The Planet of the Apes reboot was an outgrowth of the technologies emerging from Weta New Zealand’s work on The Lord of the Rings franchise, coupled with Andy Serkis’s experience playing Gollum as a motion capture character, and later the giant gorilla King Kong, Serkis was uniquely suited for the role of the sci-fi classic character Caesar from the original novel and film.  The crew credits the acting and chemistry of Serkis and co-star James Franco in part with the success of the reboot of the Planet of the Apes franchise in 2011’s Rise of the Planet of the Apes.

Andy-Serkis-Dawn-Planet-Apes

The challenge for the sequel Dawn of the Planet of the Apes?  For the first time in film history, digital characters finalized in a post-production process would be realized by total performance motion capture of actors initially, and not on a separate green screen soundstage, but alongside live-action characters on a standard movie set as well as on location.

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Koba socializing with humans

WELCOME TO EARTH-4

A Weekly Column with J. Torrey McClain

When I think about some of my favorite movies, they contain a sense of the dynamics of a family, whether it is by blood or by situation.  The Incredibles is a fantastic example of a family at the center of the story and how, when forced to confront his own mortality, at his core Mr. Incredible finds that family is the most important thing in his life.  Stalag 17 is about a family in a single room wooden cell in a POW camp and even though they argue and kid and get on each other’s nerves, they will risk their lives for each other.  The Philadelphia Story revolves around a family’s plan for a wedding one weekend on their estate.  Up is built on scrapbook glimpses of a life spent together as a family.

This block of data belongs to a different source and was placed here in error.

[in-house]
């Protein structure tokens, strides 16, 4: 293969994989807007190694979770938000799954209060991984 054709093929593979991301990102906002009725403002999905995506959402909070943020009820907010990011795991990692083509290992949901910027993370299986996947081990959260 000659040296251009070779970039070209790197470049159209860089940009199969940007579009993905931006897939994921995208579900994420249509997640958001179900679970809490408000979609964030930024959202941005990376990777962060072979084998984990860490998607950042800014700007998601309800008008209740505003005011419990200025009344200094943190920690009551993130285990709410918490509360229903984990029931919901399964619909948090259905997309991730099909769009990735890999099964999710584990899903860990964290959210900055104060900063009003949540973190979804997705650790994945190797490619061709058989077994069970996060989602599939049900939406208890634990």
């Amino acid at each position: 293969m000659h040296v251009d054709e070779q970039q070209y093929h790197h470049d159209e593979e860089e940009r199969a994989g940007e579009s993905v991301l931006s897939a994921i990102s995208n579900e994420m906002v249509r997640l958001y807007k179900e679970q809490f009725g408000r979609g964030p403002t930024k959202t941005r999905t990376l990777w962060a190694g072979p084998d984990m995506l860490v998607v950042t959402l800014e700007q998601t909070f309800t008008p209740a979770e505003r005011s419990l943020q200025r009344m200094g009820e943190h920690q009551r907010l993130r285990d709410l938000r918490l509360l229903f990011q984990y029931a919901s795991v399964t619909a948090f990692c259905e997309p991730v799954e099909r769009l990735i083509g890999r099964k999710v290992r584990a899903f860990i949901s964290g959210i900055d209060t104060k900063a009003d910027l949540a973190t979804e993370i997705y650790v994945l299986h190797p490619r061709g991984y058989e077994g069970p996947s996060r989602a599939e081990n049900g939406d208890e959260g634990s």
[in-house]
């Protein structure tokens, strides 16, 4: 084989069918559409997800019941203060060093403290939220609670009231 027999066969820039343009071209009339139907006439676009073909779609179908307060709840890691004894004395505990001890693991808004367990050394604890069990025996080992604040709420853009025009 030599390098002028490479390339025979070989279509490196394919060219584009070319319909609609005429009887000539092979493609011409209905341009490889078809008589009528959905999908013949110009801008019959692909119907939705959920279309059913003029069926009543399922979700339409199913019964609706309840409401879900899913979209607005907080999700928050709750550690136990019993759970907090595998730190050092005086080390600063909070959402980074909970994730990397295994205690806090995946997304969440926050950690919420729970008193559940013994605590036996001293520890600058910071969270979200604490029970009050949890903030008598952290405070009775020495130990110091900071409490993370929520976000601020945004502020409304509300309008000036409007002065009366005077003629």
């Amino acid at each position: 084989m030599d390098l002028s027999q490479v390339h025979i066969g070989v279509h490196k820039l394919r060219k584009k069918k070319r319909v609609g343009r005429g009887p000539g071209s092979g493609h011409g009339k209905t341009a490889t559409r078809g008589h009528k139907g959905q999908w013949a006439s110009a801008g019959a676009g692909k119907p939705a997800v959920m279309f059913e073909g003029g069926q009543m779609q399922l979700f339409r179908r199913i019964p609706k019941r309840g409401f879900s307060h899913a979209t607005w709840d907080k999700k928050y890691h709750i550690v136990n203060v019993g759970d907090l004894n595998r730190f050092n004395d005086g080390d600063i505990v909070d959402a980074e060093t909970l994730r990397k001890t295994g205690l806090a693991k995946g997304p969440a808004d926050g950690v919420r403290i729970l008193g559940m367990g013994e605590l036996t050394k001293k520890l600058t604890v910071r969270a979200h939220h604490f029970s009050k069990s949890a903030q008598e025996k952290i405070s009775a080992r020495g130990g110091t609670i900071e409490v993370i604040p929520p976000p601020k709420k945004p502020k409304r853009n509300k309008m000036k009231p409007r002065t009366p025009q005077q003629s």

Dawn of the Planet of the Apes contains what it means to have family and what a family is as one of its themes.  Humans as a family.  Apes as a family.  The family of Caesar and the family of the lead human Malcolm played by Jason Clarke.  Family by blood and new families after loved ones perish.

It is dealing with the idea of ape families that becomes problematic in my mind.  Scientifically, we know that chimpanzees, gorillas and orangutans have familial bonds.  We can see those attachments as we stare at them through windows in zoos as the elders have learned to turn their backs to our prying eyes.  There are blood families and communities as families.  Yet, we don’t really care much about what happens to them because they can’t tell us how separation from their family feels.  We hope they forget if they ever get sent to a new zoo or study facility.  We hope that any new introductions into a community will forget the families left behind in the wild or their previous place of captivity.  It would be different if our apes, the ones that we see, could scream at us like Caesar and tell us that we won’t threaten or separate their family.

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Dawn of the Planet of the Apes Firestorm